Clean coal-fired plants offer a cleaner fuel source but construction costs and increased greenhouse gas standards in the United States hamper their production. Regulators canceled, suspended or refused several plans to develop clean coal-fired plants citing construction costs, technological pitfalls and regulation regarding greenhouse gas emissions, USA Today said Thursday. Clean coal-fired plants cost 20 percent more to build than standard plants but long-term expenses are 20 percent less than standard plants, Ed Rubin, an environmental engineering scientist with Carnegie Mellon University, told USA Today.


E-slates for blind students
Daily News & Analysis | December 26
For 90 per cent of the 191 million blind in India, who so far could not afford education because of expensive software or slow methods of teaching, this could be good news. A cost-effective e-slate called Braille Writing Tutor (BWT) has been developed as part of an ongoing effort to disseminate the technology in developing countries like India. The researchers at Carnegie Mellon University, in collaboration with Mathru School for Blind in Bangalore, have successfully tested the feasibility of the e-slate that was presented at the second International Conference on Information and Communication Technologies for Development last week. “This particular e-slate costs around Rs1,500 whereas the devices available in developed countries cost between Rs15,000 and Rs1 lakh. And this is a low power and a robust device,” said Tom Stepleton, one of the researchers of the project.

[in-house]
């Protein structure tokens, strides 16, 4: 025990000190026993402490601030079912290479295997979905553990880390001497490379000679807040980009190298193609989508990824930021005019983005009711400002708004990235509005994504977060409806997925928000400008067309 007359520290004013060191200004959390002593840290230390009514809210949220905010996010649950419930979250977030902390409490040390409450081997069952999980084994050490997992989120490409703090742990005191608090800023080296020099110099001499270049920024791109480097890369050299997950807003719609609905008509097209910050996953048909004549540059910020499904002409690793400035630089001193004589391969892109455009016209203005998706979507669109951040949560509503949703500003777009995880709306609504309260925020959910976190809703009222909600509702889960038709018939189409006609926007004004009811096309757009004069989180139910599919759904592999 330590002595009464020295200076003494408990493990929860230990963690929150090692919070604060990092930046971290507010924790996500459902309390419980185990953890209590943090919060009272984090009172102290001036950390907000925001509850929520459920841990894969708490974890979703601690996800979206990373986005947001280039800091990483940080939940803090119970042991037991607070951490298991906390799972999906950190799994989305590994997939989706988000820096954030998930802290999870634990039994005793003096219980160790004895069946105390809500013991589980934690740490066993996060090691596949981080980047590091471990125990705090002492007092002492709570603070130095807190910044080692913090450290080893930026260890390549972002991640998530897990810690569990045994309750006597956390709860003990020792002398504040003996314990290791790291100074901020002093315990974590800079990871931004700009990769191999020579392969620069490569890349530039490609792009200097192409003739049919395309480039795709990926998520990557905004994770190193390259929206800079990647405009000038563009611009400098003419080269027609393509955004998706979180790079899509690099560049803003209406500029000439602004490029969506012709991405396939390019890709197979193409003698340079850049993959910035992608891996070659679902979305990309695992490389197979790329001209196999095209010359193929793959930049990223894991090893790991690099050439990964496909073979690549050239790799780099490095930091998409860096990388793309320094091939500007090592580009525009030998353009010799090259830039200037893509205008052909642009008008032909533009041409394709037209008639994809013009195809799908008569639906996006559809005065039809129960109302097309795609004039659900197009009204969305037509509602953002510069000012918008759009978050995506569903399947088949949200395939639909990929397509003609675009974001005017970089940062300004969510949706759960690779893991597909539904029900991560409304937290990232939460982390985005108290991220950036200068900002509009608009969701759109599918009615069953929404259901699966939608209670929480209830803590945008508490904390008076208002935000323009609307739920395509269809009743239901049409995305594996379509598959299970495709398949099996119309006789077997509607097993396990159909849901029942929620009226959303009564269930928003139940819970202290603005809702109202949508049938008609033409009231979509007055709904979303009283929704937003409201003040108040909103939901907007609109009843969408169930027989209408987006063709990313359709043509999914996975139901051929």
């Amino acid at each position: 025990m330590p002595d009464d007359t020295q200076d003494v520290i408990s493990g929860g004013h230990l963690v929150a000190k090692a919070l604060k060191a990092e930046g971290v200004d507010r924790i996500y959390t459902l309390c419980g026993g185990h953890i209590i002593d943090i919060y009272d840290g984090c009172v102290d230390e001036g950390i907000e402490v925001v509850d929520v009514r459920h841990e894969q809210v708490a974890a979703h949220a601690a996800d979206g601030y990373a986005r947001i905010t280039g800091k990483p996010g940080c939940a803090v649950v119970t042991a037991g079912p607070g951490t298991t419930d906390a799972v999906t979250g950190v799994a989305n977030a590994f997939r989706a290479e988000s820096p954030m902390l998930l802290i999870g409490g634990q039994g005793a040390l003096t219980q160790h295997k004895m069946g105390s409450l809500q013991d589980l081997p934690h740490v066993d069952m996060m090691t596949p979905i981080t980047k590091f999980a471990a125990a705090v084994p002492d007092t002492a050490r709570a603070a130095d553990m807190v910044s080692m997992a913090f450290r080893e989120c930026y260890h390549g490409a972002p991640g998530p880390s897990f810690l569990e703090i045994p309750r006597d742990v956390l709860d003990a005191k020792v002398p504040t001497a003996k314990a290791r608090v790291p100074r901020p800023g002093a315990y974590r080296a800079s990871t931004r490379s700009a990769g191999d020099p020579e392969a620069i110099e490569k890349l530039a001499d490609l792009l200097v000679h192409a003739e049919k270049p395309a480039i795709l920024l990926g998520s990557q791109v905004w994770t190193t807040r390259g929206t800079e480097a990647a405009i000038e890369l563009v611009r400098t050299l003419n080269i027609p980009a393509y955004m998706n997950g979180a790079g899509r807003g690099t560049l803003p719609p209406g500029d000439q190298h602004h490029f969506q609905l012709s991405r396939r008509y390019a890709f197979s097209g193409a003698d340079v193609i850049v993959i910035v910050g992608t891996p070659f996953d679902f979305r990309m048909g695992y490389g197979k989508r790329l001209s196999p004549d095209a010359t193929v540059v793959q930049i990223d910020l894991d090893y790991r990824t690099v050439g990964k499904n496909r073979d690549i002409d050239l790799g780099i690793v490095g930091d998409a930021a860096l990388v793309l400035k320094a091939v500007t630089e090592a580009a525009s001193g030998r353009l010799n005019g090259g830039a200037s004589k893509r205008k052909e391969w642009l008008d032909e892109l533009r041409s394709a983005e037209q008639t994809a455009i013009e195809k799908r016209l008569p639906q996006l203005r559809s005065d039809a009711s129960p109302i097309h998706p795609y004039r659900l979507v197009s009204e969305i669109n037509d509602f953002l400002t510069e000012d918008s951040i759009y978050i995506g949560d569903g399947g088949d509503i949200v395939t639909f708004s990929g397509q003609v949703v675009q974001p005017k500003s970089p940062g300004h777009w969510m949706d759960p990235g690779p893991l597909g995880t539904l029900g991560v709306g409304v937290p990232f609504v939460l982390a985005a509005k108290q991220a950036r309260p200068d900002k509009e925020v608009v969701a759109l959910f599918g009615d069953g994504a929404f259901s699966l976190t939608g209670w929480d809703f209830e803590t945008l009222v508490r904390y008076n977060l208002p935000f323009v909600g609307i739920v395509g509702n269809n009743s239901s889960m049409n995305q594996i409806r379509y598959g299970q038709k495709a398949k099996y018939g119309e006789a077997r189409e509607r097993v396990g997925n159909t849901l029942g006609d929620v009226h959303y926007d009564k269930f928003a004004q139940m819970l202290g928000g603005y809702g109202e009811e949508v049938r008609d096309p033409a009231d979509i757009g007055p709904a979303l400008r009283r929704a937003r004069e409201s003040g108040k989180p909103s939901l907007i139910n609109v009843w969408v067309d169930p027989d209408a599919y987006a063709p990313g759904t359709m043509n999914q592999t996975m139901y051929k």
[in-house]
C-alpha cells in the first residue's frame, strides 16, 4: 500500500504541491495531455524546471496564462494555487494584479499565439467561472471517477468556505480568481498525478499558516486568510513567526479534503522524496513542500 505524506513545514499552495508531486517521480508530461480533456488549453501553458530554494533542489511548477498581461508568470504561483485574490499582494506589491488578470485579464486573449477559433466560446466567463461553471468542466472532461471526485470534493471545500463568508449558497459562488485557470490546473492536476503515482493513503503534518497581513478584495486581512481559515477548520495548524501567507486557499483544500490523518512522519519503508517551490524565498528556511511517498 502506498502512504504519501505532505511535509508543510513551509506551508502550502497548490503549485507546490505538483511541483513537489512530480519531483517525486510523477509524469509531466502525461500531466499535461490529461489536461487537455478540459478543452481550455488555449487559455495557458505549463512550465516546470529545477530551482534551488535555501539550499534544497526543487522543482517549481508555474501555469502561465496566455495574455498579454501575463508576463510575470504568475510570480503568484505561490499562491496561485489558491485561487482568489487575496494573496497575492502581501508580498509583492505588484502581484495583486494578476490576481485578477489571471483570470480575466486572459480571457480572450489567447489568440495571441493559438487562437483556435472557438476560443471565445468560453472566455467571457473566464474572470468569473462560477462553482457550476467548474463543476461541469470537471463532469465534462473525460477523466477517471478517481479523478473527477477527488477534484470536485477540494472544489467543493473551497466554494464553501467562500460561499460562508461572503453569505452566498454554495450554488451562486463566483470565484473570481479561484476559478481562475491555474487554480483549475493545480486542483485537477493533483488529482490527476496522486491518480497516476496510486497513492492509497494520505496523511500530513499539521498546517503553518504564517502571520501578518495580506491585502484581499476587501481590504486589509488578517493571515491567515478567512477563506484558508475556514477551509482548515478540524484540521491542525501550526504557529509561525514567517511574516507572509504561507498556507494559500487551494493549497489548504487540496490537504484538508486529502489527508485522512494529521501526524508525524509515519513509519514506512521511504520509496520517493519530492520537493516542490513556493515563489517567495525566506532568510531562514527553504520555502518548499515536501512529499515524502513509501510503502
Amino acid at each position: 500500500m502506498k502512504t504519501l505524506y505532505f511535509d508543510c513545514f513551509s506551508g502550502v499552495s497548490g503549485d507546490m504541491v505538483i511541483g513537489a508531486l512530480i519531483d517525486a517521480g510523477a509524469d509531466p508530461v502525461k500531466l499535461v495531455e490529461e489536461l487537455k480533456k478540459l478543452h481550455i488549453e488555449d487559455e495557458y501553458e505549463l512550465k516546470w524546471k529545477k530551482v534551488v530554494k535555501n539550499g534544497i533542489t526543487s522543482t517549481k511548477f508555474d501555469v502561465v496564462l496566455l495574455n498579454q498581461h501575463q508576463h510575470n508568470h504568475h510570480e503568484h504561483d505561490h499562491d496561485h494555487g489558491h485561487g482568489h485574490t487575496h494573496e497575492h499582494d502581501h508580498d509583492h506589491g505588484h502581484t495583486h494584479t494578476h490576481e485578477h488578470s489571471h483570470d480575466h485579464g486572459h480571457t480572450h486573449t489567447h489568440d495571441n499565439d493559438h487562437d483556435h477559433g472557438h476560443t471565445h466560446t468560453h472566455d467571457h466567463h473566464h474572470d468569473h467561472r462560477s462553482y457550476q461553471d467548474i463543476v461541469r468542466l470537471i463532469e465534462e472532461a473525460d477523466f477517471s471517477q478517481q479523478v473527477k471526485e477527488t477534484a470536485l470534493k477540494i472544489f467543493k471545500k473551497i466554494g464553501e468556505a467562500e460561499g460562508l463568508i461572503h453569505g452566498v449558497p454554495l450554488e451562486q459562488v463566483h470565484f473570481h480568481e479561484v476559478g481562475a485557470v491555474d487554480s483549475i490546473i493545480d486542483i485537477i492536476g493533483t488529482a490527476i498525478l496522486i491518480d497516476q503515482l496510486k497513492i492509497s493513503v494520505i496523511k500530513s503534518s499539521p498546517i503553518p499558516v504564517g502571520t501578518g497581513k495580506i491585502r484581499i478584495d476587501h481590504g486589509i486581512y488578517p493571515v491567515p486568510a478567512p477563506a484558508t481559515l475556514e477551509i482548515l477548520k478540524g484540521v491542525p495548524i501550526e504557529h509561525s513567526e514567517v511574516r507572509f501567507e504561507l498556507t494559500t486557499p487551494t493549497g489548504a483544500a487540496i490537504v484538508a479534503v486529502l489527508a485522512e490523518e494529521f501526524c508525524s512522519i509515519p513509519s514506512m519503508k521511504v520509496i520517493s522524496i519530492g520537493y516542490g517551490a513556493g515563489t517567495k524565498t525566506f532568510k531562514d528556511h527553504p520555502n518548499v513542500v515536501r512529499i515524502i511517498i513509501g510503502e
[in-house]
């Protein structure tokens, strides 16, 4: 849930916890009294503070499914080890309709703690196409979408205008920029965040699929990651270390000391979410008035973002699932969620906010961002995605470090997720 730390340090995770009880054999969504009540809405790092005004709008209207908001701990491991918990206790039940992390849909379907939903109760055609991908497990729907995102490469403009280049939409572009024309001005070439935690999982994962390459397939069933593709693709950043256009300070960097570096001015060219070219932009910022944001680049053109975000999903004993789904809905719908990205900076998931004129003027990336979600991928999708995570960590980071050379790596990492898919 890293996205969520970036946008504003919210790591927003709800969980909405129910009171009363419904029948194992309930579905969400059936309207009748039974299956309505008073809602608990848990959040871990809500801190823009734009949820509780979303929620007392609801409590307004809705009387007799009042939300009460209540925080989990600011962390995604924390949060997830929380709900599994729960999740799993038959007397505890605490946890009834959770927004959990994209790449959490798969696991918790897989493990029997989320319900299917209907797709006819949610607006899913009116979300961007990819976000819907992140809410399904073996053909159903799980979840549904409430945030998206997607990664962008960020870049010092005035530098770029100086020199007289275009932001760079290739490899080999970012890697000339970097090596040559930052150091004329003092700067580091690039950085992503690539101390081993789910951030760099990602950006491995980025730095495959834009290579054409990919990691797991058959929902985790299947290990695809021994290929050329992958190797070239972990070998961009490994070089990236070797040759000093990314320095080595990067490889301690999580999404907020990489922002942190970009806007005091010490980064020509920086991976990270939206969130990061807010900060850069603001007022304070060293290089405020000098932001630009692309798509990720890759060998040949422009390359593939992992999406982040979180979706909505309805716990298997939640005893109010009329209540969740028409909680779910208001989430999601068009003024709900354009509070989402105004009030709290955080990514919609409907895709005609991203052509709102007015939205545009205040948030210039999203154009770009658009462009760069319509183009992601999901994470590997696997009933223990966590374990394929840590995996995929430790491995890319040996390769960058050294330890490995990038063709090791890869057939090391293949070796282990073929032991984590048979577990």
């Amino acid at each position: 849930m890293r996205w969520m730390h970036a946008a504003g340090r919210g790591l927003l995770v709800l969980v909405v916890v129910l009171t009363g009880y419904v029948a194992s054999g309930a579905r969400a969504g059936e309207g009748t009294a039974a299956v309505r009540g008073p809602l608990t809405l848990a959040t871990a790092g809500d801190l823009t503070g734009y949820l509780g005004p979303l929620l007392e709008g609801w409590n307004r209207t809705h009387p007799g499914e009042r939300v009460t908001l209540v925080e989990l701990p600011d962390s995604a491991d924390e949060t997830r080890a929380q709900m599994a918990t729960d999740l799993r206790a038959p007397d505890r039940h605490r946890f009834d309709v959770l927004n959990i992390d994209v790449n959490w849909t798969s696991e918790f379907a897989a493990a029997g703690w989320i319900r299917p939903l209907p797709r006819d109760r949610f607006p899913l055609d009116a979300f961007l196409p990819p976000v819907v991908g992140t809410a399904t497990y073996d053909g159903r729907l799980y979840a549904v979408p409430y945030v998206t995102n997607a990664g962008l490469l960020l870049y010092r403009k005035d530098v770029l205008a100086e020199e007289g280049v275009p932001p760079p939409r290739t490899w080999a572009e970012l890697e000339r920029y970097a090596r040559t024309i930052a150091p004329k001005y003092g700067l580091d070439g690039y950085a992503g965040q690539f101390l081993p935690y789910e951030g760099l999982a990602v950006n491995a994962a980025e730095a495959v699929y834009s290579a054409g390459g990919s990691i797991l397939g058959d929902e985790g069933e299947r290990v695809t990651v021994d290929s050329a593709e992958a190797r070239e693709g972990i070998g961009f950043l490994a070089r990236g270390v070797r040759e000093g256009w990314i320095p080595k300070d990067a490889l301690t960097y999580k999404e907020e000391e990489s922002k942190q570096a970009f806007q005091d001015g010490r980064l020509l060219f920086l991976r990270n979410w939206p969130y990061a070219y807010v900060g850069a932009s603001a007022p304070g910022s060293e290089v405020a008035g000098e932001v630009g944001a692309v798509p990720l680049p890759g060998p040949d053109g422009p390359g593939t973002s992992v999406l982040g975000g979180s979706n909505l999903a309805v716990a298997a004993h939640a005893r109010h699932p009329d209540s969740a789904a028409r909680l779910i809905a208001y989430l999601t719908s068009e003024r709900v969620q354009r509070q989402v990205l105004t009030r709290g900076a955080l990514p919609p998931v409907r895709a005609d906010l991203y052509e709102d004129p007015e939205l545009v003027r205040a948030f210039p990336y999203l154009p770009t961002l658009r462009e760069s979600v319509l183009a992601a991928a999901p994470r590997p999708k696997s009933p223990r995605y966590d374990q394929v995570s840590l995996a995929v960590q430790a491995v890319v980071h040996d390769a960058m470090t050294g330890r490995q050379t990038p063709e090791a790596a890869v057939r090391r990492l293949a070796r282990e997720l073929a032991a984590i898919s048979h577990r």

Food for thought for financiers
Financial Times Deutschland | December 21
When executive education students go on field trips to India, they usually head to big corporate headquarters in cities such as Bangalore, where they can see the country's high-tech industry at work. They do not often find themselves walking the streets of Mumbai, following a group of delivery men dressed in white cotton kurtas and Gandhi caps and carrying tins of curry, rice and chapattis. But this is what a group of financiers found themselves doing as part of an executive education program designed by Duke Corporate Education. And Duke CE is not the only institution to have become interested in the work of these delivery men. ... As well as academic papers, insights into Mumbai's extraordinary lunch-delivery system are shown to business executives and students on screen. The film Dabbawallas, made by Paul Goodman, director of the Institute for Strategic Development at Carnegie Mellon University, is shown at business schools and sold for use in executive training programs. Prof. Goodman believes the dabbawallas can offer managers and students another way of looking at supply chain issues.